Systematic screening and Rx of toxoplasmosis during pregnanc
The present article is an Editorial written by Dr. Jose G. Montoya in the recent issue of American Journal of Obstetrics & Gynecology.

In this issue of the Journal, Mandelbrot et al report findings of the first randomized clinical trial (RCT) ever performed on the treatment of acute toxoplasma infection during pregnancy. Treatment of acute toxoplasma infection during gestation is aimed at preventing mother-to-child transmission (MTCT) and to minimize clinical sequelae in already infected offspring (CSIo).

According to the authors, a placebo-controlled RCT was not possible because most investigators who were surveyed at the time believed that such RCT would be unacceptable, given that spiramycin has been used for this indication in France for >30 years. For this reason, the Toxogest was designed as an RCT to compare the upfront use of spiramycin vs pyrimethamine/sulfadiazine/folinic acid (PS) in women confirmed to have seroconverted during their second trimester of gestation or later.

Their hypothesis was that PS would be superior to spiramycin. One hundred fifty-one women were randomly assigned to spiramycin or PS. The time of maternal infection, which is one of the most powerful factors that influences the likelihood of vertical transmission and clinical sequelae in the offspring, was estimated to have occurred between 13 and 25 weeks of gestation (WG) in their participants.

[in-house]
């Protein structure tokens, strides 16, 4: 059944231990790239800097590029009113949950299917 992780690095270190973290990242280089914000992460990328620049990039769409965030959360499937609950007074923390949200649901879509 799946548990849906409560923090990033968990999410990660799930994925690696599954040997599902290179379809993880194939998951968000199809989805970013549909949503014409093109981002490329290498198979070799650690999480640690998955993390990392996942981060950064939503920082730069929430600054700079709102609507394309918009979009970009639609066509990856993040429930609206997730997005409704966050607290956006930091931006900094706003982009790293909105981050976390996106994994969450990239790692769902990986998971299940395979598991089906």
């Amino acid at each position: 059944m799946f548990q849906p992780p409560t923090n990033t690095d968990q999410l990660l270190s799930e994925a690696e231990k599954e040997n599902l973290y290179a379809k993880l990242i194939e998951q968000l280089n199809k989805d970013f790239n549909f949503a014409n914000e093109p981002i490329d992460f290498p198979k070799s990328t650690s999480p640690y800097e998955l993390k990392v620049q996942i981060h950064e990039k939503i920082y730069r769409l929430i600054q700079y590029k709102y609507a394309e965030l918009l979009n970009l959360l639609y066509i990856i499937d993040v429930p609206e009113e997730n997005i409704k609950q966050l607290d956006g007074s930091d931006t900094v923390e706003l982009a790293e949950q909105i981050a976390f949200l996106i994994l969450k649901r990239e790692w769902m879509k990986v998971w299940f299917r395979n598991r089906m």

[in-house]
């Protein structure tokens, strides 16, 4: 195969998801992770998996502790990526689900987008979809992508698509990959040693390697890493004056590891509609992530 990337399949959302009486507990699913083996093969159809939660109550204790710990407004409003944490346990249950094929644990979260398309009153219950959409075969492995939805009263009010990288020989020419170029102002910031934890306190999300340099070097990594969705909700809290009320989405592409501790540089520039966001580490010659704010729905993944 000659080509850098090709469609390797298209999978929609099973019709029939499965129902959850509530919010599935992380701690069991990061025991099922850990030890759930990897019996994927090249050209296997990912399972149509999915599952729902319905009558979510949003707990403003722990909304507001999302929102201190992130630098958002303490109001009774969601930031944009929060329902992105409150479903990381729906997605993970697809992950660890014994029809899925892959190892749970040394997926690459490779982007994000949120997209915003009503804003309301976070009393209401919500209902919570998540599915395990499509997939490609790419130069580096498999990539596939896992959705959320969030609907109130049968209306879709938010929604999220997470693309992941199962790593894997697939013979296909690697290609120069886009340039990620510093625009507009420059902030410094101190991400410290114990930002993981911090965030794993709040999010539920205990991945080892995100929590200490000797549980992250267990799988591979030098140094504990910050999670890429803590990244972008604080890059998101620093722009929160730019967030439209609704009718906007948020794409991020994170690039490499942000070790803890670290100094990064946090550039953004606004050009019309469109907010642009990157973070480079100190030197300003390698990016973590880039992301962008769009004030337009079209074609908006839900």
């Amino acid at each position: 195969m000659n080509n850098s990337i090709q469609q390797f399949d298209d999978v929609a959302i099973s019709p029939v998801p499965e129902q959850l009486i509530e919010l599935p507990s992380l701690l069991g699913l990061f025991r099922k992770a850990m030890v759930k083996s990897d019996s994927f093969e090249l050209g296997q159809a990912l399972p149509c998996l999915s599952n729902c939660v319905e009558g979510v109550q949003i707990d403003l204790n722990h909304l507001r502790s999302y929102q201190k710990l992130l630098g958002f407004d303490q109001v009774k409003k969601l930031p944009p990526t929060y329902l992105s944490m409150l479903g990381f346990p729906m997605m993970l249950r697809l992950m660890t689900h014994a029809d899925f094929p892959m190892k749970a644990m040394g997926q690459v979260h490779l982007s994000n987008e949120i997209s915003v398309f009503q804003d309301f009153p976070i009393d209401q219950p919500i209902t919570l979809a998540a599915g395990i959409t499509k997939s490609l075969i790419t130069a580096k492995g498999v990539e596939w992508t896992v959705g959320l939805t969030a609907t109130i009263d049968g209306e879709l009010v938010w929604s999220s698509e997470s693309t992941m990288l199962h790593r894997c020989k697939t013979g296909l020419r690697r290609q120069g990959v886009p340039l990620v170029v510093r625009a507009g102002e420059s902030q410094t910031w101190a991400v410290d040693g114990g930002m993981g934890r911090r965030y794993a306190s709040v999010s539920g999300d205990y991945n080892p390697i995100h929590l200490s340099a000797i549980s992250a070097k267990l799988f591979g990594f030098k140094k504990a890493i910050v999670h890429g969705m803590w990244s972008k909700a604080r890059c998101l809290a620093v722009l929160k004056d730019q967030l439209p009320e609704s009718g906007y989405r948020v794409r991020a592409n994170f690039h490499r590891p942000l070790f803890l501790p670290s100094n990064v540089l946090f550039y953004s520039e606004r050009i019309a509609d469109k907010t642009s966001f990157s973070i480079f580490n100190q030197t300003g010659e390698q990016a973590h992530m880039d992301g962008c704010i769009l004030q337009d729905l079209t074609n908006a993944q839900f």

The time of maternal infection was determined accurately by choosing the midpoint between the last negative and the first positive Toxoplasma immunoglobulin G finding in the setting of monthly screening. Women could not be enrolled in their first trimester because PS is considered unsafe for the fetus during this period; their study did not have any women enrolled past 25 WG for maternal infection, which may have been a good thing because, in the third trimester, spiramycin is known to be less effective and because the comparison would have been unfair for spiramycin.

Unfortunately, Toxogest had to be terminated prematurely because of low enrollment and lack of additional funding. Given the fact that recruitment fell short of the projected sample size, did we learn anything new from Toxogest results? Fortunately, I believe the answer is an unqualified yes.

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